Thanks again for all the input.  We have been happy with our allergist and have been going to her for about 8 years but I also thought this was a high dose.  We were hoping for some comfort that perhaps he could eat bread at a fast food restaurant with no worries, or even french fries that may have cross-contamination from batter with eggs.  But, with this dosage, she basically said well, we will test again next year.  Perhaps the same recipe with only 1 egg may have told us a little more.  Our son didn't really talk much about it at all last night.  Perhaps mentally he may have been thinking what the impact would have been on his 10 year old brother if he had passed.  Our 10 year old son is struggling with 'paranoia' after giving himself a shot last summer.  Thinking he may have to see a specialist that deals with this sort of thing that our Allergist has recommended.

Offline CMdeux

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Re: Steps in egg food challenge
« Reply #13 on: March 07, 2014, 10:32:33 AM »
The other thing that I really encourage is single-blinding and use of a control-- our allergist (trained at Sinai and still very much in that loop with the big gurus) won't do a challenge without one, and while in our case it's because of the nature of my DD's reaction history (the "first" objective symptoms for her may well be arrest/loss-of-consciousness), it's been helpful to my DD to know that she won't know when she gets the first dose of the allergen during a challenge-- will it be the first dose?  the second?  The fourth?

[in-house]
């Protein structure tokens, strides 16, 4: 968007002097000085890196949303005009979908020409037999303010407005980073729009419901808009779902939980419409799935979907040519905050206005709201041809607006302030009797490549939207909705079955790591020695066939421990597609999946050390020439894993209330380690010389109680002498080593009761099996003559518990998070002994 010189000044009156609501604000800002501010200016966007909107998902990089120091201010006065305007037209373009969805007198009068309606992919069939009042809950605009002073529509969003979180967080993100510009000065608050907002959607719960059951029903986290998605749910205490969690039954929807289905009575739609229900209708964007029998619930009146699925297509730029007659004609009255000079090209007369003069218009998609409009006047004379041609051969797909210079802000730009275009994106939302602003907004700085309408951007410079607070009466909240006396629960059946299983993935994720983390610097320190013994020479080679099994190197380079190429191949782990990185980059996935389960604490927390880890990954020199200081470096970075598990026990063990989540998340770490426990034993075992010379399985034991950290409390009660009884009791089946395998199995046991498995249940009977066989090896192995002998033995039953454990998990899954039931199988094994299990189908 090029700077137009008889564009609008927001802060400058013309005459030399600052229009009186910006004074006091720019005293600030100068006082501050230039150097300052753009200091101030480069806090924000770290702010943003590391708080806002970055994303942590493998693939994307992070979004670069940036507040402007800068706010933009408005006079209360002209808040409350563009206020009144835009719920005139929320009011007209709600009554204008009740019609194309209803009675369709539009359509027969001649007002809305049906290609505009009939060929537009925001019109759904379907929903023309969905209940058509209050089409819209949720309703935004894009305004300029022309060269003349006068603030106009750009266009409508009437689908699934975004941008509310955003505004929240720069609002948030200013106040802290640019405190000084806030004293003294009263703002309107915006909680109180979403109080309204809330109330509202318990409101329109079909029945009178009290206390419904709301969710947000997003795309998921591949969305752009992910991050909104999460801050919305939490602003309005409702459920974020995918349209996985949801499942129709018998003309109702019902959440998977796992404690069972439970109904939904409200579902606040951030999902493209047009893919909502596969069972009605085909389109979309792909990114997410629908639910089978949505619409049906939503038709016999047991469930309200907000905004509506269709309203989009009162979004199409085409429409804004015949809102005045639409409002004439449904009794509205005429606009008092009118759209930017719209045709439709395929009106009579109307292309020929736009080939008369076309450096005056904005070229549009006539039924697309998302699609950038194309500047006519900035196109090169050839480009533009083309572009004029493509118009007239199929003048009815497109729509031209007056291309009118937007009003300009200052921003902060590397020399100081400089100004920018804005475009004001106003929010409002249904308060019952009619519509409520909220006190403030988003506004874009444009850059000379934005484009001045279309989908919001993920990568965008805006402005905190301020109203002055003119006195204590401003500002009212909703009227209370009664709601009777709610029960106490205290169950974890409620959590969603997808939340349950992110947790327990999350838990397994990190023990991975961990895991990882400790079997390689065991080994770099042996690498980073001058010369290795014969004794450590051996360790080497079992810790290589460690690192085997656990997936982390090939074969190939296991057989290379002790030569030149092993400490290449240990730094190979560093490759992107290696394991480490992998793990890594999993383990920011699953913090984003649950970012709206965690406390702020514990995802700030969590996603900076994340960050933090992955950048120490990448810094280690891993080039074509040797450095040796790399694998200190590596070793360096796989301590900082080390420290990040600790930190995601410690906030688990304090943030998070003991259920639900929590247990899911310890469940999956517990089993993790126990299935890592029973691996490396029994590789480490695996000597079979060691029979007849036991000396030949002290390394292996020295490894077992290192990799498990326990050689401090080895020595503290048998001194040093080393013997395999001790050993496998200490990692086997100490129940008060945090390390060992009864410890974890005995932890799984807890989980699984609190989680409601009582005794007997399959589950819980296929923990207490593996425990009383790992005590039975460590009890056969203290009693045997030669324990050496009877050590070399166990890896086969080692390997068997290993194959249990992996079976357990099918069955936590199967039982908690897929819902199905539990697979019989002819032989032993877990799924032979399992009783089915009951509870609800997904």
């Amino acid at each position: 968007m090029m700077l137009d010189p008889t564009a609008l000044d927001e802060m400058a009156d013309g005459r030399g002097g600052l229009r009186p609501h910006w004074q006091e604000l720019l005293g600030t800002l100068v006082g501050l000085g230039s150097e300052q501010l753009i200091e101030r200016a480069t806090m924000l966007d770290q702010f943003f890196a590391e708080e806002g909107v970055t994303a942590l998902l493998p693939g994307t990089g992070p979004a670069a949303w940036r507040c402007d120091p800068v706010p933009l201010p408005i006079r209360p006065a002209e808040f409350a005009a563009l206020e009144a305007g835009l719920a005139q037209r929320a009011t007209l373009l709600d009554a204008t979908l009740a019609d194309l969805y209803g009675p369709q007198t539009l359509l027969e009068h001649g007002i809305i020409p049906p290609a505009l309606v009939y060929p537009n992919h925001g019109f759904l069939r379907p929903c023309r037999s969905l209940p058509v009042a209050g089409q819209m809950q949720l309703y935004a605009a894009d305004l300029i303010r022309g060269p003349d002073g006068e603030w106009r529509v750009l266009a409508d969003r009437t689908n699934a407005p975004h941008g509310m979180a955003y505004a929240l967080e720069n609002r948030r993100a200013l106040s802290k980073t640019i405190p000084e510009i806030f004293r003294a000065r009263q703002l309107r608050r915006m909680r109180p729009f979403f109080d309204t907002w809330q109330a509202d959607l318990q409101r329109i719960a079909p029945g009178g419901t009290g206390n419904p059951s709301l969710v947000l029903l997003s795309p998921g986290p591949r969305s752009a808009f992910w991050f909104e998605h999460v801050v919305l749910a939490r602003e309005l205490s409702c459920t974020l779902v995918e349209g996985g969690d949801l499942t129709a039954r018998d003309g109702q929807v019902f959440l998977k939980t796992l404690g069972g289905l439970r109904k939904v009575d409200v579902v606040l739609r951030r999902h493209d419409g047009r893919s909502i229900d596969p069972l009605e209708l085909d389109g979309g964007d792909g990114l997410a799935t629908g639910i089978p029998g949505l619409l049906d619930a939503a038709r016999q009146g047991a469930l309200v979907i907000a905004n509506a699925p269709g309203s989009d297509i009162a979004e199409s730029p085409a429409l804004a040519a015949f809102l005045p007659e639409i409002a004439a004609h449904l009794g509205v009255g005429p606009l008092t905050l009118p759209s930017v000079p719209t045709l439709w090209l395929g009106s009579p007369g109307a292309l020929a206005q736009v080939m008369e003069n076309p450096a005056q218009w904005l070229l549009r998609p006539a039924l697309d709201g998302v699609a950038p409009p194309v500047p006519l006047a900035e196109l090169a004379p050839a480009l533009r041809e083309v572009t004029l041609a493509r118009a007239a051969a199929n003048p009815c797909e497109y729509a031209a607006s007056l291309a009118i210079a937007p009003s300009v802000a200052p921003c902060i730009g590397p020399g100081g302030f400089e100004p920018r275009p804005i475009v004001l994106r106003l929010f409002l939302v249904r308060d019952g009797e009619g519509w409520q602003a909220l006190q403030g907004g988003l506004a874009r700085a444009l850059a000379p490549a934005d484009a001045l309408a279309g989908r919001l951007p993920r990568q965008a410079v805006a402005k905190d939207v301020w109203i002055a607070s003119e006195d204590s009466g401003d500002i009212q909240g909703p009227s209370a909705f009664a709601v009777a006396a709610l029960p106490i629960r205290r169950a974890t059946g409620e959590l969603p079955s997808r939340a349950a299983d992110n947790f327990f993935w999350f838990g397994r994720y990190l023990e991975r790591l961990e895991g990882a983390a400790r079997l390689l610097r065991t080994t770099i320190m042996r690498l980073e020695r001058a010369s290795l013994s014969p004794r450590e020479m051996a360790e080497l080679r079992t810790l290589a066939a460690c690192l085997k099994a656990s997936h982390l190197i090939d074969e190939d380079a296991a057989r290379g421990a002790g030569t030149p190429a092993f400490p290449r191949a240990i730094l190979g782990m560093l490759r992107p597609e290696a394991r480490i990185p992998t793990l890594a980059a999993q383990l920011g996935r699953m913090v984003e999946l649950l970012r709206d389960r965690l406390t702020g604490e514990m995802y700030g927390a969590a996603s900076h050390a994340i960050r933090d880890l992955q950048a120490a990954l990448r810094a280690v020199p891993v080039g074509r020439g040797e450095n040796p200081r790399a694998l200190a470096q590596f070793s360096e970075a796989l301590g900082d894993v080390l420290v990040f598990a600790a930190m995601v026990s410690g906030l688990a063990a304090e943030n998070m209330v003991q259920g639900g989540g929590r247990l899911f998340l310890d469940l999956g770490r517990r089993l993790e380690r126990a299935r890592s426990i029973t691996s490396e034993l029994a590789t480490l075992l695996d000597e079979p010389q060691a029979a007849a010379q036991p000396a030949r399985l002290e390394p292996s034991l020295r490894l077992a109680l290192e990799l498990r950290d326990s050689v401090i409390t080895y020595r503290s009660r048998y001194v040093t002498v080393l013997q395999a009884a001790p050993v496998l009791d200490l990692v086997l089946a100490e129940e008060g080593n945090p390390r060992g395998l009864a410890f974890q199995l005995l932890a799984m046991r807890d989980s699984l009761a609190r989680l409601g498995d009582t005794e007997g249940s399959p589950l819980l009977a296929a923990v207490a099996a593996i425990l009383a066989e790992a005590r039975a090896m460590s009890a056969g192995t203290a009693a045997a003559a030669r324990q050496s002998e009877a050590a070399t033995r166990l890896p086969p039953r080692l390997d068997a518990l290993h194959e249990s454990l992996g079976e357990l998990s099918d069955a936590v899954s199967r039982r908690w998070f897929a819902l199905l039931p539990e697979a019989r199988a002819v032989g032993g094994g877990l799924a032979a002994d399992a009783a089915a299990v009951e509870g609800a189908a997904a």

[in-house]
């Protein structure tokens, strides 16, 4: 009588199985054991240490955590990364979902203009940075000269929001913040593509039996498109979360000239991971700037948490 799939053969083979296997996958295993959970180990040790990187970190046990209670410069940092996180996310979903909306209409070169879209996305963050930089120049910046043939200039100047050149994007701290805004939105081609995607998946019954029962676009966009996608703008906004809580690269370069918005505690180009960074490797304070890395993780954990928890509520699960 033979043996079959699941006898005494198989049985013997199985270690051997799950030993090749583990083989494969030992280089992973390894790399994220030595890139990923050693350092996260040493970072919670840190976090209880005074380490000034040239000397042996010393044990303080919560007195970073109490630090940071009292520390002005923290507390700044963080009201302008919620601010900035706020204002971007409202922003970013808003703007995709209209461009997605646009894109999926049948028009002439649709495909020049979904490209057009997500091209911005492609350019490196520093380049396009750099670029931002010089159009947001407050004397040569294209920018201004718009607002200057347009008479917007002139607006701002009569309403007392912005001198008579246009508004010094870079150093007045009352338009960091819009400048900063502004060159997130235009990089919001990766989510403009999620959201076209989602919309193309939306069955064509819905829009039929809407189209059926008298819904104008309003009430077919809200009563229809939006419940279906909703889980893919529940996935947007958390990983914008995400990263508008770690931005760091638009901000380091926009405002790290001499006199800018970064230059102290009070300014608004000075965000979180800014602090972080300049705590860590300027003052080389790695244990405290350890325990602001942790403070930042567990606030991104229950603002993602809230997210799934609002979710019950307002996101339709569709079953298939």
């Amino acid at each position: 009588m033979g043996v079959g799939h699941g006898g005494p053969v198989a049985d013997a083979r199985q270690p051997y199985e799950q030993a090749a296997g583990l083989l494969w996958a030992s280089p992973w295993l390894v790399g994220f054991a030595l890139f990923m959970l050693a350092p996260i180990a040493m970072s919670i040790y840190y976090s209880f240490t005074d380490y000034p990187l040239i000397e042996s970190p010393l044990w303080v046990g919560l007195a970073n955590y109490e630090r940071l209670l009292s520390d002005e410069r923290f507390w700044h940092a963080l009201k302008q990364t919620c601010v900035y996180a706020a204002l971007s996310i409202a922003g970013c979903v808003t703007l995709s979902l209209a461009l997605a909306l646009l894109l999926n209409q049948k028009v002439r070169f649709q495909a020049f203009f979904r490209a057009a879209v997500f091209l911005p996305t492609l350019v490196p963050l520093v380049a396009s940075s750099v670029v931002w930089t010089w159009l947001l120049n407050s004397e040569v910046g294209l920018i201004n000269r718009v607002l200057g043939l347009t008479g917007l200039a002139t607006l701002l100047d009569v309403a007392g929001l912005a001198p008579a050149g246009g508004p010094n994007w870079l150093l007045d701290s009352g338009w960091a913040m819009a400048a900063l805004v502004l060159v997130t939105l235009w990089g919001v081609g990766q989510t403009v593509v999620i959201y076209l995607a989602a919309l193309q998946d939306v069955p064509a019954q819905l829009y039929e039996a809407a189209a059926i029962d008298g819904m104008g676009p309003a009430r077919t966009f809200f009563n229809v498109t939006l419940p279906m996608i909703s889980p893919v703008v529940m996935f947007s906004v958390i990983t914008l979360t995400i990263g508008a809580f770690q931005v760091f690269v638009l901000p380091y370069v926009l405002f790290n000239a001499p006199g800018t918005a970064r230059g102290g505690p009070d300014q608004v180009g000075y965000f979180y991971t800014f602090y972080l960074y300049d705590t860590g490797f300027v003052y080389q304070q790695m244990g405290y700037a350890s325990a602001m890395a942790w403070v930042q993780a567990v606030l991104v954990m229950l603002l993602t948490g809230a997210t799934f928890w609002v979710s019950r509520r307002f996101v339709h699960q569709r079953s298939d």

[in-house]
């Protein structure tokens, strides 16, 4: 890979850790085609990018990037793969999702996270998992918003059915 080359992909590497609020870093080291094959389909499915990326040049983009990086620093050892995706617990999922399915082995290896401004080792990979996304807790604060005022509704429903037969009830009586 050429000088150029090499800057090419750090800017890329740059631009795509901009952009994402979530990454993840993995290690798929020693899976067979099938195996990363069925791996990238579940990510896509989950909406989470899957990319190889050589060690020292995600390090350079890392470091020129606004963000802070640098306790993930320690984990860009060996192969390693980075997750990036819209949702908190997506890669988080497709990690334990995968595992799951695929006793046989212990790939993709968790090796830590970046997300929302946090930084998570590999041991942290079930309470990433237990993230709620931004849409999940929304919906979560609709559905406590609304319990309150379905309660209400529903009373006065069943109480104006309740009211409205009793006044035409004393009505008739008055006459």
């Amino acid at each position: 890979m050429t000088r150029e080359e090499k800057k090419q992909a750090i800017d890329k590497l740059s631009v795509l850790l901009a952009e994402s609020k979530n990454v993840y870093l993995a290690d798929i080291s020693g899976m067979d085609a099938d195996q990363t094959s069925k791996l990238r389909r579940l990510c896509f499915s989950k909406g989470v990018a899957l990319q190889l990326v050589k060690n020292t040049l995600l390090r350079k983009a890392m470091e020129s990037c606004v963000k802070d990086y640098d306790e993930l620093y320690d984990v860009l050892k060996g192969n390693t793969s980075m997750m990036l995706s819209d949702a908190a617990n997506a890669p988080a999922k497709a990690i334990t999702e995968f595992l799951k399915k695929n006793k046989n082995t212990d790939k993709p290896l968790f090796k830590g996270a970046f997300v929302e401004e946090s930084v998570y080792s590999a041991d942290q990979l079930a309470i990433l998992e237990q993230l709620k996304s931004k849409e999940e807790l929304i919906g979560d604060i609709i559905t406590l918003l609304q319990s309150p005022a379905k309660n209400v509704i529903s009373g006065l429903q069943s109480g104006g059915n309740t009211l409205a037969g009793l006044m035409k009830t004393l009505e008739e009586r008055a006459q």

This leaves her feeling MUCH freer to report any symptoms, and know that she can report them as "I'm not sure if this means anything, but..."  During her egg challenge, she DID report chest tightness after the first dose, which contained no egg.  It was nerves-- completely.  Heck, I'm betting that my own shortness of breath was measurable, too.   :hiding:
Resistance isn't futile.  It's voltage divided by current. 

Western U.S.

twinturbo

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Re: Steps in egg food challenge
« Reply #14 on: March 07, 2014, 10:46:20 AM »
Hope your son is resting up today.  :heart:

You asked what other alternatives are out there. When you feel up to it you could investigate one of the egg therapy clinical trials that are currently recruiting at different locations sort of along the Eastern seaboard. It's a much lower dose, and you'd have to get the kids on board, talk to your wife, see how you all feel, and so forth. But it would be one option if a typical baked challenge isn't in the cards right now. Not for the casual participant, there are people here who have done other clinical trials and OIT that could tell you more.

http://www.clinicaltrials.gov/ct2/show/NCT01846208